European Stock Futures Edge Lower; Caution Ahead of Fed Meeting

European stock markets are expected to open marginally lower Monday, with activity likely to be limited with the U.K. on holiday and ahead of the week’s central bank meetings, including that of the Federal Reserve.

At 02:00 ET (06:00 GMT), the DAX futures contract in Germany traded 0.3% lower, CAC 40 futures in France dropped 0.5%, while the FTSE 100 futures contract in the U.K. was closed.

Investors are likely to be cautious Monday ahead of the two-day U.S. Federal Reserve meeting, starting on Tuesday, which is widely expected to result in another 75 basis point interest rate hike.

There remains the possibility of a surprise 100 bps hike by the Fed, given the stubbornness of U.S. inflation, and this is likely to limit moves before Wednesday’s official announcement.

However, losses are likely to be limited with sentiment in Europe helped by the news that the People’s Bank of China cut a repo rate and also increased cash injections into the economy.

The central bank is seeking to boost growth in the second largest economy in the world, a major regional growth driver, which has been hit hard by COVID-19 lockdowns.

Additionally, the U.K. market is on holiday for the funeral of Queen Elizabeth II.

The Fed isn’t the only central bank in play this week.

The Bank of England meets on Thursday, with its gathering delayed by a week after the death of Queen Elizabeth II, and is expected to hike rates by another 50 basis points. This comes ahead of a mini-budget by the new Chancellor of the Exchequer Kwasi Kwarteng on Friday.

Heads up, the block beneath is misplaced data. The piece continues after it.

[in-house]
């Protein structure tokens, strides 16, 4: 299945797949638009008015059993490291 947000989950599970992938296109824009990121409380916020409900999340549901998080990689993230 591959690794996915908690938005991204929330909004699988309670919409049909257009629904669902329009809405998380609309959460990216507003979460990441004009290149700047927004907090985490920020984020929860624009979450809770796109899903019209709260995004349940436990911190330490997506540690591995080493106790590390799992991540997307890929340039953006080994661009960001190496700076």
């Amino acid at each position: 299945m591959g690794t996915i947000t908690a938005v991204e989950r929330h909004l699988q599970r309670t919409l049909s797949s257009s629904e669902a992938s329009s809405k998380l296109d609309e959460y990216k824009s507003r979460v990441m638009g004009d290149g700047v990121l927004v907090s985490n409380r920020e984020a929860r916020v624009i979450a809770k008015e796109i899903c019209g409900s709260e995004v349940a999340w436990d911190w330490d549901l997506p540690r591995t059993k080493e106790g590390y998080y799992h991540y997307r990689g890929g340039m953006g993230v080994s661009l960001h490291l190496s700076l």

Thursday will be a busy day, with the Swiss National Bank, the Bank of Japan and Norway’s central bank also holding policy-setting meetings.

The economic data slate is largely empty Monday, but the first look at European business activity in September comes on Friday with the release of PMI data from the Eurozone and the U.K.

The Eurozone PMI has already spent two months below the 50 level that separates contraction from expansion, and the risk of a euro-area recession has reached its highest level since July 2020.

Economists polled by Bloomberg now put the probability of two straight quarters of contraction at 80% in the next 12 months, up from 60% in a previous survey.

In corporate news, Volkswagen is targeting a valuation of up to 75 billion euros ($75.1 billion) for luxury car maker Porsche, it said on Sunday, in what will be Germany’s second-largest initial public offering in history.

Oil prices edged higher Monday, helped by the easing of some COVID-19 restrictions in China, increasing optimism over the recovery of demand in the world’s largest importer of crude.

China has started easing curbs in Chengdu, a southwestern city of more than 21 million people and the biggest city to face lockdowns after Shanghai earlier this year. The move is expected to boost economic activity in the city.

By 02:00 ET, U.S. crude futures traded 0.1% higher at $85.82 a barrel, while the Brent contract rose 0.3% to $91.59.

Additionally, gold futures fell 0.5% to $1,675.50/oz, while EUR/USD traded 0.4% lower at 0.9980.

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